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Pedal to the metal: Premier says refreshed cabinet will 'respond faster to issues'

Politics

The Queensland government’s newly reshuffled cabinet will sit in parliament for the first time, tasked with spearheading Premier Annastacia Palaszczuk’s “refreshed” front bench with an election coming next year.

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Palaszczuk made the decision to chop and change several ministerial portfolios last week, most notably with Shannon Fentiman moving from attorney-general to health minister in a straight swap with Yvette D’Ath.

The moves included Meaghan Scanlon shifting from the environment portfolio to tackling the state’s accommodation crisis as housing minister, with Leanne Linard taking over environment, science and multicultural affairs.

In total, eight ministers were affected in the cabinet reshuffle.

The premier labelled her decision a new beginning and had public backing from her newly sworn-in ministers when explaining the sudden overhaul.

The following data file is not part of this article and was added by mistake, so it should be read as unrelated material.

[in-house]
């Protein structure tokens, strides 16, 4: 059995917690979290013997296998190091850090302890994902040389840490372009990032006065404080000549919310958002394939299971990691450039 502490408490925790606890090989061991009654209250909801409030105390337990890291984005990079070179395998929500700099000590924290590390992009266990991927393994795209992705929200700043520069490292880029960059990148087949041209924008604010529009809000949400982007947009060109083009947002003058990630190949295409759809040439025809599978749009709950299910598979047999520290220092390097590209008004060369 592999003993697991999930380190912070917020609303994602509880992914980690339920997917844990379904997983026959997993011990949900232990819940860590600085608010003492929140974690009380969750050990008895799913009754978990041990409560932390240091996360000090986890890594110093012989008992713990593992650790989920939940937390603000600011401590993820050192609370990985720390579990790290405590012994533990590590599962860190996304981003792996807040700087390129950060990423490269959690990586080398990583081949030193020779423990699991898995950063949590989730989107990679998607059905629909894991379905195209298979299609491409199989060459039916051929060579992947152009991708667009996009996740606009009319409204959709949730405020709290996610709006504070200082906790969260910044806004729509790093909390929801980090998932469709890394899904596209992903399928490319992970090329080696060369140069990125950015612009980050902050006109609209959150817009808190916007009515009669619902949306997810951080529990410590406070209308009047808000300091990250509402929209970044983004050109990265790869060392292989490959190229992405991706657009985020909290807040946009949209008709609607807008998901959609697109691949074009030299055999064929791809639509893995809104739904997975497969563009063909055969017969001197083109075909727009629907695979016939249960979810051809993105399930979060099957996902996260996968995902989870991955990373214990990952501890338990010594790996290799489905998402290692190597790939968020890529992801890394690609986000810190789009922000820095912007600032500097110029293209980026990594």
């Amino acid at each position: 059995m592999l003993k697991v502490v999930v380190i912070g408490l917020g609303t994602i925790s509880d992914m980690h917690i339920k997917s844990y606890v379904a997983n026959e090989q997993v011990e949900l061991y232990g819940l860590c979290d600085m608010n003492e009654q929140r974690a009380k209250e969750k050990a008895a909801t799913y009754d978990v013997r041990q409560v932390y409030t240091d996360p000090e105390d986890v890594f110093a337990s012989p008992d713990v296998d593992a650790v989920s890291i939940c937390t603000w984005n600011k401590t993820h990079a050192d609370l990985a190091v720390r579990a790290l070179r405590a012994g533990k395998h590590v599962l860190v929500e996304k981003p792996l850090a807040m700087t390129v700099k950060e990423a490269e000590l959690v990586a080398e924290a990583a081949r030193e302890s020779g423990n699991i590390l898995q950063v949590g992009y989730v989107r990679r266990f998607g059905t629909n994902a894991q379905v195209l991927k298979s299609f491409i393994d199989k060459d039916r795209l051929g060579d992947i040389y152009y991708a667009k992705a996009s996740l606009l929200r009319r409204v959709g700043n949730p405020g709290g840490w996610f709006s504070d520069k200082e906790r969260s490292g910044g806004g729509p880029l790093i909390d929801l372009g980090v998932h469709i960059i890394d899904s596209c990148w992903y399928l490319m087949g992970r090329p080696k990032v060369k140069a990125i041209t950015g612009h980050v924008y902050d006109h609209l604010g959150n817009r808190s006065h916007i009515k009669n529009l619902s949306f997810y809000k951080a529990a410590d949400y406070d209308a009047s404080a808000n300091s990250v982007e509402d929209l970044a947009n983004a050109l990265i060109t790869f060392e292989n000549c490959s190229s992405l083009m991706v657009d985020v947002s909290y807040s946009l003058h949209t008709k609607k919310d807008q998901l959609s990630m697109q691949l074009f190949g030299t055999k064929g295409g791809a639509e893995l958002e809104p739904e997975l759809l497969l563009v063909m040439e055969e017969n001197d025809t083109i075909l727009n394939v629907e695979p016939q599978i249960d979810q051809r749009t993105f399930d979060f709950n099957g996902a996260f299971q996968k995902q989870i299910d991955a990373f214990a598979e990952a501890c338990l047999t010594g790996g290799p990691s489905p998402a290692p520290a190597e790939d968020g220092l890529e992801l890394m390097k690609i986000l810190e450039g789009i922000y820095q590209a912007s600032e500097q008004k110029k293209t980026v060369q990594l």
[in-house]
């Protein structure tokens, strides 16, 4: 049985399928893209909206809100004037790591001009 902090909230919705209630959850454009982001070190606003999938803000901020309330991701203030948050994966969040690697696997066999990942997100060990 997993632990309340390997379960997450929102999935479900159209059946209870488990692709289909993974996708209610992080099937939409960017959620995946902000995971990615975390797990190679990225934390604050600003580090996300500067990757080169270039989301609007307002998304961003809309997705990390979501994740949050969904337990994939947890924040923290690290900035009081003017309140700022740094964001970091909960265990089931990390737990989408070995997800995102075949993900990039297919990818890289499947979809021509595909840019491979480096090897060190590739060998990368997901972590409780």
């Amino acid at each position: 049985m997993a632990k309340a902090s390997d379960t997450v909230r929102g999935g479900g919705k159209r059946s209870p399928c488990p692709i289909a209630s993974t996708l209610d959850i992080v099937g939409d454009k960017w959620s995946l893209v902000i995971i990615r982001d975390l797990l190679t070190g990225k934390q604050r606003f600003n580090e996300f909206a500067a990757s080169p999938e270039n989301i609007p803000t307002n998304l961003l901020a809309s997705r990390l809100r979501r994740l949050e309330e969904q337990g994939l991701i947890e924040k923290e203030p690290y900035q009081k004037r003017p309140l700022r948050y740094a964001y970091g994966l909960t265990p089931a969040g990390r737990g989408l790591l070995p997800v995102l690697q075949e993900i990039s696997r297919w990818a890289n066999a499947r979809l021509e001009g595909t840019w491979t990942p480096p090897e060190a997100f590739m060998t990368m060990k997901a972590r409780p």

“We need to respond faster to issues, we need to be collectively working together,” she said last week.

“There’s no more working in silos, we need to be collaborating across government.”

But deputy opposition leader Jarrod Bleijie claimed the reshuffle shows the premier fears for her own political survival.

“Queenslanders will not be fooled by this, what the government are calling a reset or a reshuffle,” he said on Monday.

“As I have made the point on many occasions, this is nothing more than reheating a bad lunch.

“It’s the same old clowns in the same old circus, and we’re going to see it this week.”

Parliament recently passed historic Path to Treaty legislation at a rare regional sitting in Cairns earlier this month.

The government is expected to introduce laws that scrap identity protection for persons charged with serious sexual offences until committed to stand trial this week, bringing Queensland in line with all other jurisdictions except the NT.

State parliament will sit for its final three dates before parliamentarians reconvene next month for the budget.

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